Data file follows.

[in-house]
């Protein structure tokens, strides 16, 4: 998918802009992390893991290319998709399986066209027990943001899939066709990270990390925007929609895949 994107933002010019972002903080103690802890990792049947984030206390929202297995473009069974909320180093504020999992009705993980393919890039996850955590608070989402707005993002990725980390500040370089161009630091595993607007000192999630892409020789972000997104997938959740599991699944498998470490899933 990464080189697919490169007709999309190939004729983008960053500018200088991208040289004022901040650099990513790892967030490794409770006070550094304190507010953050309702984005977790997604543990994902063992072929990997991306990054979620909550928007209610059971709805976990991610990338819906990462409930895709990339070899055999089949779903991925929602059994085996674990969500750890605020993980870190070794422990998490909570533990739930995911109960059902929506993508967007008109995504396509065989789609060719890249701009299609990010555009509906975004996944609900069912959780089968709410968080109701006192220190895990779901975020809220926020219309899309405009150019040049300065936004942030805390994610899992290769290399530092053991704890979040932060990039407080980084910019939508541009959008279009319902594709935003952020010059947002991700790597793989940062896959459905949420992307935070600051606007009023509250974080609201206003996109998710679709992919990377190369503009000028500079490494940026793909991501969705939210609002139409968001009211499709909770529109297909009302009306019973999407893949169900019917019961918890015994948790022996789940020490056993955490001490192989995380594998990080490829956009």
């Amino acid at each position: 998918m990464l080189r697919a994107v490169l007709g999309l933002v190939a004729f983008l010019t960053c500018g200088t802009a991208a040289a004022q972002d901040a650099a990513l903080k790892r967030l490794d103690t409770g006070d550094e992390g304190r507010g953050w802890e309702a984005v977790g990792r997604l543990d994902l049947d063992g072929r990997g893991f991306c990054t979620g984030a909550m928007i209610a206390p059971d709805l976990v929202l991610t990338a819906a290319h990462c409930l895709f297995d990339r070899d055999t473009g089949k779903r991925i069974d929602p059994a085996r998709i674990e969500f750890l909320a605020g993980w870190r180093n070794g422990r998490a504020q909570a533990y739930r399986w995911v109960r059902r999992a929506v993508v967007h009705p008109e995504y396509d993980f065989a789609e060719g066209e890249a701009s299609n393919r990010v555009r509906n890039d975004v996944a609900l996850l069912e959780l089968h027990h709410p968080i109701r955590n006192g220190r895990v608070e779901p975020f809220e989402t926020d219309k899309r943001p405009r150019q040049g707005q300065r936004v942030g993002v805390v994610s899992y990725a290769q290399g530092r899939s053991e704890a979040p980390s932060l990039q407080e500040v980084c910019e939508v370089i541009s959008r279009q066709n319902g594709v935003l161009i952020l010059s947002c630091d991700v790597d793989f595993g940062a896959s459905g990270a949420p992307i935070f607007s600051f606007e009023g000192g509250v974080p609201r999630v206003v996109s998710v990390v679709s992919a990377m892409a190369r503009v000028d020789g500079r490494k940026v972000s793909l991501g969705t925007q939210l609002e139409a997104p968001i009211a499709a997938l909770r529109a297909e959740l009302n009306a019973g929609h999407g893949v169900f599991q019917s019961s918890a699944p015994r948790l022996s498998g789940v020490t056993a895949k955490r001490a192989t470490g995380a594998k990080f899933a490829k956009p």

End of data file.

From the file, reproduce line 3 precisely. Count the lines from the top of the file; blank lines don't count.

């Amino acid at each position: 998918m990464l080189r697919a994107v490169l007709g999309l933002v190939a004729f983008l010019t960053c500018g200088t802009a991208a040289a004022q972002d901040a650099a990513l903080k790892r967030l490794d103690t409770g006070d550094e992390g304190r507010g953050w802890e309702a984005v977790g990792r997604l543990d994902l049947d063992g072929r990997g893991f991306c990054t979620g984030a909550m928007i209610a206390p059971d709805l976990v929202l991610t990338a819906a290319h990462c409930l895709f297995d990339r070899d055999t473009g089949k779903r991925i069974d929602p059994a085996r998709i674990e969500f750890l909320a605020g993980w870190r180093n070794g422990r998490a504020q909570a533990y739930r399986w995911v109960r059902r999992a929506v993508v967007h009705p008109e995504y396509d993980f065989a789609e060719g066209e890249a701009s299609n393919r990010v555009r509906n890039d975004v996944a609900l996850l069912e959780l089968h027990h709410p968080i109701r955590n006192g220190r895990v608070e779901p975020f809220e989402t926020d219309k899309r943001p405009r150019q040049g707005q300065r936004v942030g993002v805390v994610s899992y990725a290769q290399g530092r899939s053991e704890a979040p980390s932060l990039q407080e500040v980084c910019e939508v370089i541009s959008r279009q066709n319902g594709v935003l161009i952020l010059s947002c630091d991700v790597d793989f595993g940062a896959s459905g990270a949420p992307i935070f607007s600051f606007e009023g000192g509250v974080p609201r999630v206003v996109s998710v990390v679709s992919a990377m892409a190369r503009v000028d020789g500079r490494k940026v972000s793909l991501g969705t925007q939210l609002e139409a997104p968001i009211a499709a997938l909770r529109a297909e959740l009302n009306a019973g929609h999407g893949v169900f599991q019917s019961s918890a699944p015994r948790l022996s498998g789940v020490t056993a895949k955490r001490a192989t470490g995380a594998k990080f899933a490829k956009p």